Severe storm leaves thousands of South Australians without power

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Tens of thousands of people in the Australian state of South Australia (SA) have been left without elec-tricity after a severe thunderstorm hit the state.

SA recorded more than 423,000 lightning strikes on Saturday as a storm system brought winds exceeding 100 km per hour and flash flooding.

As of Sunday morning, there were about 76,000 SA Power customers without electricity, with some areas advised they will have to wait until Monday until service is restored.

The state emergency service (SES) received more than 1,000 calls for assistance between Saturday and Sunday morning.

A “mini cyclone” was reported to have hit the Adelaide Hills, knocking down trees and damaging houses.

Resident Kristen Stevens, 33, said she returned home to find a 30-meter-tall tree had fallen on her neighbour’s car. “I was pretty shocked – I didn’t think it was going to be anywhere near as bad as it is,” she told News Corp Australia.

“The neighbour’s car is almost cut in half. I’ve never seen a storm like it, it’s definitely the worst storm I’ve experienced,” she said.

The hills and Adelaide’s southern suburbs were hit hardest by the storm, which forced the cancella-tion of a music festival and delays to sports events.

In the town of Middleton on SA’s south coast flash flooding inundated businesses and homes after the creek burst its banks at approximately 5:00 p.m. local time.

The weather was expected to ease on Sunday, with Adelaide, capital city of SA, forecast to receive about 10 mm of rain.

SA Power Networks’s Paul Roberts said people should plan for an extended power outage and con-sider staying with family or friends where necessary.

“We won’t be able to provide accurate estimates of power restoration times until crews get to the site and are able to make an assessment of the cause and the work needed to restore power,” he said.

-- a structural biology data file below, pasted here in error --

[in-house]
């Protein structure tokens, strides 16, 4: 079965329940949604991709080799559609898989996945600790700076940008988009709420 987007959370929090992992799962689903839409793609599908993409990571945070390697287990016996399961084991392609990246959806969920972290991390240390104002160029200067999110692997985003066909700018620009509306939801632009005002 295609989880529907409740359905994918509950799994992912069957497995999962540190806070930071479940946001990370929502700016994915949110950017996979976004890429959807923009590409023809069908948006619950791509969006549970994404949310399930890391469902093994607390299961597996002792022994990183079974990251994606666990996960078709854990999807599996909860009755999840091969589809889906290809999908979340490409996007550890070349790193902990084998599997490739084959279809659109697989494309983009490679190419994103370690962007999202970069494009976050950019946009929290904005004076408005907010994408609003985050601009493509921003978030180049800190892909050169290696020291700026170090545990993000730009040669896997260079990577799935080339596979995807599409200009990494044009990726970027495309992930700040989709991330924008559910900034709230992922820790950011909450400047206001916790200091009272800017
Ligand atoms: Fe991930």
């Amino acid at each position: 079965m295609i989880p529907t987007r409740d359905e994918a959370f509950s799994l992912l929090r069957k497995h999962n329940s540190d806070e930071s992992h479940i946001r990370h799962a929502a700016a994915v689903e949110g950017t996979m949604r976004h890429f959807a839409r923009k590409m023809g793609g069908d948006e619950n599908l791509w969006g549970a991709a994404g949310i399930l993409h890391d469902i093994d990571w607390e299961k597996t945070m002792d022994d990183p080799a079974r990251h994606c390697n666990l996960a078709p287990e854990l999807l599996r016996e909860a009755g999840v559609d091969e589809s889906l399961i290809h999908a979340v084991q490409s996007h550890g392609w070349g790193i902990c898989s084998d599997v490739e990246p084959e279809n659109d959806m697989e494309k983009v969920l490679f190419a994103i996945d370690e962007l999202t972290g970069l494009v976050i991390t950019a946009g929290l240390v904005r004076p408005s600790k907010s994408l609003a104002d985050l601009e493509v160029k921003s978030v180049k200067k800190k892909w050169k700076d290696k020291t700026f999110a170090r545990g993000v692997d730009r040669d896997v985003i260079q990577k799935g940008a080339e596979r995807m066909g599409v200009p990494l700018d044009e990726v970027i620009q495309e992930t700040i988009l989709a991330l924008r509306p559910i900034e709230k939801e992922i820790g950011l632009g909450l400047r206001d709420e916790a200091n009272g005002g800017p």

Mr Roberts said rebuilding and repairing the network and restoring power would “continue into Tuesday and possibly beyond”.

“This is the largest outage event we have had since the statewide blackout in 2016,” he said.

Authorities have encouraged South Australians to turn off their solar panels “as a last resort” to help stabilise the energy grid.

The Australian Electricity Market Operator (AEMO) said South Australia had been disconnected from the National Electricity Market due to a fallen transmission tower.

It said the transmission network “remains in a secure operating state”. Business owners have been assessing the damage, but many have been hampered by the lack of power.

Alan Pan, a supermarket owner in Adelaide’s southern suburbs, said he would have to throw out most of the dairy and meat products at his store due to the power outage.

Three people in high-vis clothes on the ground and one on the roof of a property next to a fallen tree

Crews repair damage to a property at Felixstow in Adelaide’s north-east.(ABC News: Rebecca Brice) “Everything needs to be chucked out,” he said.

“We will have staff waiting outside the shop this morning, waiting for it to be opened and unfortu-nately I have to send everyone home.”

State Duty Officer Robert Charlton said the State Emergency Service (SES) had been called out to about 1,000 jobs in 24 hours.

Mr Charlton said the majority of work involved fallen trees and power lines, and volunteers hoped to clear the majority of storm damage by the end of Sunday. He said the Adelaide Hills and southern suburbs were the hardest hit by the storms.—AP

 

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